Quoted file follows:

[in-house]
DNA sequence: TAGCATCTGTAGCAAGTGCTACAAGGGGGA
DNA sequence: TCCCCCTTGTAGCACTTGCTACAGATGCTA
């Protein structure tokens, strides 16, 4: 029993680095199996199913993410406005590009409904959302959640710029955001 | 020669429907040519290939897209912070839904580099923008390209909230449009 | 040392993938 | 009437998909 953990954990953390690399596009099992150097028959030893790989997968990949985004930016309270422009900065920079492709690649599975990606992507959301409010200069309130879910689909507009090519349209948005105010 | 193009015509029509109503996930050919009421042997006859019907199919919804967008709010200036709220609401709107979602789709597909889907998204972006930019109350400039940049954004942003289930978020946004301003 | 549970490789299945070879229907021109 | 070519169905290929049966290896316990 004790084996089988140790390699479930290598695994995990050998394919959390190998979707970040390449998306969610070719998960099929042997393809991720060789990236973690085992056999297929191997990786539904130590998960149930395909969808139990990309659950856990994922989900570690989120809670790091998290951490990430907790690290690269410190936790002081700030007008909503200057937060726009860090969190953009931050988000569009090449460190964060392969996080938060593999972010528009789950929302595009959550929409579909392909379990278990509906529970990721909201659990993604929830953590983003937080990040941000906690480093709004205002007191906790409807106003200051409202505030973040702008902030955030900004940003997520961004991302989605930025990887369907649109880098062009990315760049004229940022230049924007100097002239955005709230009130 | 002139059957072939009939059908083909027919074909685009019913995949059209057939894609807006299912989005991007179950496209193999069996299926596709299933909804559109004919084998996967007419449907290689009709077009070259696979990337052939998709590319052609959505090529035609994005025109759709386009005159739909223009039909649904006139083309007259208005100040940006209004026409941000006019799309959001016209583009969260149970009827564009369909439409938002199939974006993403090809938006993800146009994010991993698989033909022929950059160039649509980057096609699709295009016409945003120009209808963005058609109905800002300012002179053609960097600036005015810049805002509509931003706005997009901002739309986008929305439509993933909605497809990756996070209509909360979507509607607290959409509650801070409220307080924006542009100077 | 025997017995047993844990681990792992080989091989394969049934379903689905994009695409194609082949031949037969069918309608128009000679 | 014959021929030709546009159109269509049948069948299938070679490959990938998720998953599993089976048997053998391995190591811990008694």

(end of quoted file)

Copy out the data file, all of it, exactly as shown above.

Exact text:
[in-house]
DNA sequence: TAGCATCTGTAGCAAGTGCTACAAGGGGGA
DNA sequence: TCCCCCTTGTAGCACTTGCTACAGATGCTA
């Protein structure tokens, strides 16, 4: 029993680095199996199913993410406005590009409904959302959640710029955001 | 020669429907040519290939897209912070839904580099923008390209909230449009 | 040392993938 | 009437998909 953990954990953390690399596009099992150097028959030893790989997968990949985004930016309270422009900065920079492709690649599975990606992507959301409010200069309130879910689909507009090519349209948005105010 | 193009015509029509109503996930050919009421042997006859019907199919919804967008709010200036709220609401709107979602789709597909889907998204972006930019109350400039940049954004942003289930978020946004301003 | 549970490789299945070879229907021109 | 070519169905290929049966290896316990 004790084996089988140790390699479930290598695994995990050998394919959390190998979707970040390449998306969610070719998960099929042997393809991720060789990236973690085992056999297929191997990786539904130590998960149930395909969808139990990309659950856990994922989900570690989120809670790091998290951490990430907790690290690269410190936790002081700030007008909503200057937060726009860090969190953009931050988000569009090449460190964060392969996080938060593999972010528009789950929302595009959550929409579909392909379990278990509906529970990721909201659990993604929830953590983003937080990040941000906690480093709004205002007191906790409807106003200051409202505030973040702008902030955030900004940003997520961004991302989605930025990887369907649109880098062009990315760049004229940022230049924007100097002239955005709230009130 | 002139059957072939009939059908083909027919074909685009019913995949059209057939894609807006299912989005991007179950496209193999069996299926596709299933909804559109004919084998996967007419449907290689009709077009070259696979990337052939998709590319052609959505090529035609994005025109759709386009005159739909223009039909649904006139083309007259208005100040940006209004026409941000006019799309959001016209583009969260149970009827564009369909439409938002199939974006993403090809938006993800146009994010991993698989033909022929950059160039649509980057096609699709295009016409945003120009209808963005058609109905800002300012002179053609960097600036005015810049805002509509931003706005997009901002739309986008929305439509993933909605497809990756996070209509909360979507509607607290959409509650801070409220307080924006542009100077 | 025997017995047993844990681990792992080989091989394969049934379903689905994009695409194609082949031949037969069918309608128009000679 | 014959021929030709546009159109269509049948069948299938070679490959990938998720998953599993089976048997053998391995190591811990008694």